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Delineating groundwater prospect zones using Multi Criteria Analysis ( MCA)

by Tejaswi Bhardwaj

Spatial decision problems typically involve a large set of feasible alternatives & multiple evaluation criteria most of the time, these are conflicting. Alternatives & criteria are often evaluated by a number of individuals (decision-makers, managers, stakeholders, interest groups). Most of the time, they also have conflicting ideas, preferences, objectives, etc.  GIS  techniques & procedures have an important role to play in analyzing decision problems and recognized as a decision support system involving the integration of spatially referenced data in a problem solving environment. Multi-Criteria Analysis (MCA) or Evaluation (MCE) is a technique used in decision making to analyze and compare how well different alternatives achieve different objectives and through this process identifying a preferred alternative. GIS based Multi-Criteria Decision Analysis is a process that transforms and combines geographical data and value judgments (decision-makers preferences) to obtain relevant information for decision making.

Multi-criteria analysis (MCA) is a technique used to consider many different criteria when making a decision. MCA gives a logical, well-structured process to follow so different factors can be clearly identified and prioritised. It allows the alternative solutions being considered to be ranked in order of suitability. Spatial MCA is used for decisions with a geographical element, most often in site selection processes where multiple factors need to be considered. Eg:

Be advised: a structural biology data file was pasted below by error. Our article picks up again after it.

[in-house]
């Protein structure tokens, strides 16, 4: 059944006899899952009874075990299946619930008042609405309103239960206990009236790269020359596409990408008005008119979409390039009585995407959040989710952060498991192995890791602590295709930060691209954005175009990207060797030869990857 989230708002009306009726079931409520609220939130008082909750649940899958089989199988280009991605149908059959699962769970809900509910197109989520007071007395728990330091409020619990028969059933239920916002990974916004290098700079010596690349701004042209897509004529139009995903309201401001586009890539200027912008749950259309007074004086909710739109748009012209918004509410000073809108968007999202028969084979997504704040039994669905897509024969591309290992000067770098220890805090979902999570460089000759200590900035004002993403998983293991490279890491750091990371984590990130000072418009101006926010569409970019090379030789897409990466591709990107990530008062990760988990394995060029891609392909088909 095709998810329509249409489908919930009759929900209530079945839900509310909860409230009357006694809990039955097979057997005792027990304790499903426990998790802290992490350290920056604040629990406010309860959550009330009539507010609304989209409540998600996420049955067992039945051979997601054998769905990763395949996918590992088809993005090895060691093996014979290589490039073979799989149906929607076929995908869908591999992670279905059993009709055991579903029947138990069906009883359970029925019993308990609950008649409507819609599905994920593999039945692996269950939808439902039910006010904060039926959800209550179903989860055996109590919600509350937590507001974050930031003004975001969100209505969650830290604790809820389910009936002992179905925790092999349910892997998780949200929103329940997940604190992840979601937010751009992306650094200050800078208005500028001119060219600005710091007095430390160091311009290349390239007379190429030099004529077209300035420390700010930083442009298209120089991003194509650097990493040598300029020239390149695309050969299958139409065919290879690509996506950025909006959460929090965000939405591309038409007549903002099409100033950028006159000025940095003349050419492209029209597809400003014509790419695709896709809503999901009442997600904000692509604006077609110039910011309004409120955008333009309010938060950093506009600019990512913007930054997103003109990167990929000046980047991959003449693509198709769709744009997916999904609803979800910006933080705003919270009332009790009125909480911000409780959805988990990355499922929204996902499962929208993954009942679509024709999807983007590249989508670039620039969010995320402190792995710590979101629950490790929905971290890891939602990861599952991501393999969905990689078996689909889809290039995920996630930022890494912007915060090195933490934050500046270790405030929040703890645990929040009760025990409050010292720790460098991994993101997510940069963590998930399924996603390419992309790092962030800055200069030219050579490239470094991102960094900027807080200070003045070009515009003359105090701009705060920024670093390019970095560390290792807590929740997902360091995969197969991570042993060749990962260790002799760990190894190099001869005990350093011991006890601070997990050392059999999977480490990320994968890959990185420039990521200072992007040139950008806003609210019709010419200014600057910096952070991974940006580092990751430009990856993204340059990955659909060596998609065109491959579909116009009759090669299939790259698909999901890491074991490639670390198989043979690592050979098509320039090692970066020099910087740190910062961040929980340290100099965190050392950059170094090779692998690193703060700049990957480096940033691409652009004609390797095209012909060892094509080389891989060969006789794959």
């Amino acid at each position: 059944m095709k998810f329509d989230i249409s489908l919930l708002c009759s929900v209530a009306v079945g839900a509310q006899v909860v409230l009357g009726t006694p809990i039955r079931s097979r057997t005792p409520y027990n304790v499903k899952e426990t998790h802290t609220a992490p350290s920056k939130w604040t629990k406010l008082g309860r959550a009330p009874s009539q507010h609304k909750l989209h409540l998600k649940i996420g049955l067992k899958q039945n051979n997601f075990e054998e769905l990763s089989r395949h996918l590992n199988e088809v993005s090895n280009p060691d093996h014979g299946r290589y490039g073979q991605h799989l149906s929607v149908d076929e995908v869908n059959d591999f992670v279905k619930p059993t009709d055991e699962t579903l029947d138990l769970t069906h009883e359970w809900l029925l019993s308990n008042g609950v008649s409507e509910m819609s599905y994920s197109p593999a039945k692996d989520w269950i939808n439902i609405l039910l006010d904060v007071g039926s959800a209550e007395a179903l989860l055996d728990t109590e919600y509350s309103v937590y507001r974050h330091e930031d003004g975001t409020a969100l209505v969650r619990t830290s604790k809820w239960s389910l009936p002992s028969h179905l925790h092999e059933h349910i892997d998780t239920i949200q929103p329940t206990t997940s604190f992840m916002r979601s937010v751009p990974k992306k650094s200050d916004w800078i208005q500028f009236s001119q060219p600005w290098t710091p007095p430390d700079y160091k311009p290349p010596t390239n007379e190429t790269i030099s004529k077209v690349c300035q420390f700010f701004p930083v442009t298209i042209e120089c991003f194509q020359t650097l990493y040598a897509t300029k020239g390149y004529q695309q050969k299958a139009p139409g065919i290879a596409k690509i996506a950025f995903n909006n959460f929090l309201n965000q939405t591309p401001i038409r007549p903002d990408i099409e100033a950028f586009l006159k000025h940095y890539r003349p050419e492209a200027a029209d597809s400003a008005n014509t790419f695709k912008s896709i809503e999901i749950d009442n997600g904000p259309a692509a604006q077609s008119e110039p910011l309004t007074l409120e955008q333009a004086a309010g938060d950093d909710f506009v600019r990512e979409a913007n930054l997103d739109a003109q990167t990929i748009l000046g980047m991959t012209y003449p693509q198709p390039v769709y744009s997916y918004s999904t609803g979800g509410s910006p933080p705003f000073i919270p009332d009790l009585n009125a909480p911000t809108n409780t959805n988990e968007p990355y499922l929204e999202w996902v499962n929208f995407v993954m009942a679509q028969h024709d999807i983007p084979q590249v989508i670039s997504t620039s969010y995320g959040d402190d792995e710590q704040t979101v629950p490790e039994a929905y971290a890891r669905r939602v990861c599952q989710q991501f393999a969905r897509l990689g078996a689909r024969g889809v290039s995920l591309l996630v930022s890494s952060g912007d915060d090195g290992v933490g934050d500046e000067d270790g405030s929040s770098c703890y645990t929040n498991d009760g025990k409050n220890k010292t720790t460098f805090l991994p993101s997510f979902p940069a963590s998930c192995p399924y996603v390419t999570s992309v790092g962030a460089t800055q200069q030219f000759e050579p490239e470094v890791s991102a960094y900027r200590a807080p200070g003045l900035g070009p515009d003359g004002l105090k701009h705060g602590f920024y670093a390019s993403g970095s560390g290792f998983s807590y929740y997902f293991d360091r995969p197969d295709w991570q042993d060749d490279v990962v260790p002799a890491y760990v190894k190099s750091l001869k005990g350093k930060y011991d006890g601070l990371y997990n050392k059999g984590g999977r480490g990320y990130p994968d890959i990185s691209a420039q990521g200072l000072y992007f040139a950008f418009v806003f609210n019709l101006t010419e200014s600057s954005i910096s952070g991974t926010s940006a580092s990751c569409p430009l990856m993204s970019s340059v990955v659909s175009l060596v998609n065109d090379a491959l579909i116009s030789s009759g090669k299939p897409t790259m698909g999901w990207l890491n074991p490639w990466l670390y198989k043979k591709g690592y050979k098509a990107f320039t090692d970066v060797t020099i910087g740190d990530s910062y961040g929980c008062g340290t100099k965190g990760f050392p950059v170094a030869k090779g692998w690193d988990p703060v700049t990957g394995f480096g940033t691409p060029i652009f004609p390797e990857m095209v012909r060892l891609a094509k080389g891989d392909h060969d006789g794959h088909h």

• Site location
  • Land use
  • Distance to areas of population
  • Local area demographics
  • Proximity to transport and road infrastructure
  • Environmentally sensitive areas

Assessment of ground water resource using GIS & Multi-Criteria Analysis (MCA)
Assessment, planning and management of groundwater resource are becoming crucial and extremely urgent in recent time. In order to do assessment of groundwater availability, it is required to delineate groundwater potential zone using remote sensing, GIS and Multi-Criteria Analysis (MCA). Different thematic layers such as hydrogeomorphology slope and lineament density maps have been transformed to raster data. To assign weights and ranks to different input factor maps, multi-influencing factor (MIF) technique has been used. The weights assigned to each factor have been computed statistically. Weighted index overlay modeling technique is used to develop a groundwater potential zone map with three weighted and scored parameters. A groundwater development program requires a large volume of data from various sources. Remote sensing and GIS study with its advantages of spatial, spectral and temporal availability of data covering large and inaccessible areas within a short time has come out as an efficient tool to provide the appropriate platform for convergent analysis of large volumes of multi-disciplinary data and decision making for groundwater studies. Various thematic maps such as geomorphology, slope and lineament density maps have been generated to determine the groundwater potential zones.